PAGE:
## Three-dimensional perspective: finding the vanishing point

The formulas on the previous page tell us how to find an image given the artist's viewpoint. Now we want to reverse the process: given an image, we want to find the viewpoint. To start, consider the image in the applet. The subject is a wire model model of a cube with added diagonal struts on the top and bottom. In addition, the front face of the cube is parallel to the picture plane.

We will now make use of a fact you see everyday: the image of parallel lines meet at a point. (Think of railroad tracks meeting at the horizon.) In the applet, the line segments A'D', B'C', E'H', and F'G' are all parallel and perpendicular to the picture plane. If we extend these segments, they will meet at the principal vanishing point --- the point where all lines perpendicular to the picture plane meet. You can also see that F'H' and B'D' have their own vanishing point. You can click on the buttons to show these vanishing points. You can also move points A', D', E', and V to create different images.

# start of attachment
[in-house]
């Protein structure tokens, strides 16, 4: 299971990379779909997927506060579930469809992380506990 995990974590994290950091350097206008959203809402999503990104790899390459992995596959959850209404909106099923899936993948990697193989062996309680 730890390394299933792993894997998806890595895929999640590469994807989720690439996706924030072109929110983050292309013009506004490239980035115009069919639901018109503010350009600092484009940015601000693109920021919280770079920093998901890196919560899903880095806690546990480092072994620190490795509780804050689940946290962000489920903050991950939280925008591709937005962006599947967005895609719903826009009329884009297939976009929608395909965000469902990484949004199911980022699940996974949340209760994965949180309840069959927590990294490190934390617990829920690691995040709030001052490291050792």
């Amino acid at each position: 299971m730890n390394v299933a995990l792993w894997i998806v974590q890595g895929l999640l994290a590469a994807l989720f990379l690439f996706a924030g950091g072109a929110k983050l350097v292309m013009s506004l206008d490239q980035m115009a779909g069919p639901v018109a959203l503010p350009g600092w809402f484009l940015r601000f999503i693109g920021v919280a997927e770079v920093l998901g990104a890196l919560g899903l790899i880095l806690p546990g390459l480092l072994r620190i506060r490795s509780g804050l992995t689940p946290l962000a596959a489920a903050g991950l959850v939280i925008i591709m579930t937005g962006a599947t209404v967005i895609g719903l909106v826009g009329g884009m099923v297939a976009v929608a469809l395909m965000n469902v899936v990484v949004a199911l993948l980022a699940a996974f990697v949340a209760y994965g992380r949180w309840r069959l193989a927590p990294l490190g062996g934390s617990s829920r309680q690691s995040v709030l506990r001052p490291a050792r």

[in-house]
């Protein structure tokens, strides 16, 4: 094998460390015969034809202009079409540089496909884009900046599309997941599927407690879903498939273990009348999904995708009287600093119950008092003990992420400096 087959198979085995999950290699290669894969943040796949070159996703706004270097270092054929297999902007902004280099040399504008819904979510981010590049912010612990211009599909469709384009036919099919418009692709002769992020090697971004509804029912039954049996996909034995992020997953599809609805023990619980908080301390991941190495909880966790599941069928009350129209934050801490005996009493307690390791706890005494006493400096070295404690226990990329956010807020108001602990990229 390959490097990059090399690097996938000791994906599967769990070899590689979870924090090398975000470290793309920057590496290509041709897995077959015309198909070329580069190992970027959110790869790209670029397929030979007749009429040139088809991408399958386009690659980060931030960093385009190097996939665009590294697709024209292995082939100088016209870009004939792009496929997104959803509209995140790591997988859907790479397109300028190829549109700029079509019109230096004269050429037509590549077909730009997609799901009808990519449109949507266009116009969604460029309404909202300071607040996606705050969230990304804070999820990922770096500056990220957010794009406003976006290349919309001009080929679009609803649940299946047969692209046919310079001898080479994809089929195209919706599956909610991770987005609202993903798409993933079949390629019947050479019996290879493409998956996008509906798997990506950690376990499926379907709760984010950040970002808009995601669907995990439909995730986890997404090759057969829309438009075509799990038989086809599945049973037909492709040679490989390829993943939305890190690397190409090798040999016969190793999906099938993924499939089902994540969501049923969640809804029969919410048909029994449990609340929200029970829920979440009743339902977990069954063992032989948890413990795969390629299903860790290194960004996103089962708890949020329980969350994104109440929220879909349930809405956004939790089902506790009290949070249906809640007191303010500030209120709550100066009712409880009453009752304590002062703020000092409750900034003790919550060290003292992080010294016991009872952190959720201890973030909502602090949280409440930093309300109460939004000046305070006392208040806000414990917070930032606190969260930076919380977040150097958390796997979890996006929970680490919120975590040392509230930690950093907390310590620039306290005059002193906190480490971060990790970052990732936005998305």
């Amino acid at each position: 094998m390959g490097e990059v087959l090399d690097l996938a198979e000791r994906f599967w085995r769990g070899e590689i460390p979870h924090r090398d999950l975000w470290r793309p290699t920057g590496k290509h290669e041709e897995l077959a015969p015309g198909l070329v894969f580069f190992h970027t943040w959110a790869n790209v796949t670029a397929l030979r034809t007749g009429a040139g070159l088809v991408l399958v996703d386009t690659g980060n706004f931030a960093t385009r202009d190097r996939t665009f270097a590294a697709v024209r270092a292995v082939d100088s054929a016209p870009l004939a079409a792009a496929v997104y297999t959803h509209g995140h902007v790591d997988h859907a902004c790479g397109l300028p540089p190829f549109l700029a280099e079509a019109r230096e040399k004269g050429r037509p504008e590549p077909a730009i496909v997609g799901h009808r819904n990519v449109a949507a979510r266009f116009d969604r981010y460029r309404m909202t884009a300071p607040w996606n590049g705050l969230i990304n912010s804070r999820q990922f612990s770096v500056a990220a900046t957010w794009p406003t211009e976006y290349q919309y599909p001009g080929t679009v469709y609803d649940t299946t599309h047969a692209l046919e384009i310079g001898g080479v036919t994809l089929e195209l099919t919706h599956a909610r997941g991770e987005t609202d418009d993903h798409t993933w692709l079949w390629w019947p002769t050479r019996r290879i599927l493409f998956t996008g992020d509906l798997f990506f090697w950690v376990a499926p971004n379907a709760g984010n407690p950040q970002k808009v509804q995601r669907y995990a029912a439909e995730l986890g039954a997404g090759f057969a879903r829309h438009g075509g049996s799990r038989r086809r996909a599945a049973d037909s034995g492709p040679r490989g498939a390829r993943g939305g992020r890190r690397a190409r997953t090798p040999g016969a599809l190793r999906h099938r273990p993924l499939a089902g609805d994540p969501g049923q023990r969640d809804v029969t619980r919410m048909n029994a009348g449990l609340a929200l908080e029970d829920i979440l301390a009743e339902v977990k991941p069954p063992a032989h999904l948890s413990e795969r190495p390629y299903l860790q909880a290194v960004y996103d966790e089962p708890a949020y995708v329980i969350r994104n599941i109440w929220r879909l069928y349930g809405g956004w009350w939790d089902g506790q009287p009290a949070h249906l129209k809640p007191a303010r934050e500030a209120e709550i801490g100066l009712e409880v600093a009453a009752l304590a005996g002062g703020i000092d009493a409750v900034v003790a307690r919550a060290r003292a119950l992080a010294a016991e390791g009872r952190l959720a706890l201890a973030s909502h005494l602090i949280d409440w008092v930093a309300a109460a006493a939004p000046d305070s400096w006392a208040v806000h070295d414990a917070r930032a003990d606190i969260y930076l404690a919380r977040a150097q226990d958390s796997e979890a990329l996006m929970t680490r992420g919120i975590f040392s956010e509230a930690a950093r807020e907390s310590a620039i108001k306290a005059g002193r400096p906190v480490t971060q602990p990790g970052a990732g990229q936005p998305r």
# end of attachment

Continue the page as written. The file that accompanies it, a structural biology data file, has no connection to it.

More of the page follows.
We can use the principal vanishing point to find where an artist was standing by using the following theorem:

Vanishing Point Theorem:The vanishing point of a line headed away from the picture plane is the point where a parallel line extending from the artist's viewpoint intersects the picture plane.
(For a proof of this theorem, see Marc Frantz's site [2] or my paper "How to Correctly View a Flatland Painting".) This theorem tells us that the principal vanishing point (the vanishing point of all lines perpendicular to the canvas) is where a line from the artist perpendicular to the canvas intersects the canvas. In other words, the principal vanishing point is where the artist was looking.

Note that we already mentioned this result in the hallway applet. The point A was the principal vanishing point. If you looked at the image with your eye across from A, the image appeared more three-dimensional than from other angles. You can see other examples of principal vanishing points in classical artwork at these sites:

We know now where the artist was looking, but we do not know how far from the canvas the artist was standing. Our next page will solve this problem.

Mark Schlatter

Last Modifed: 8/5/2004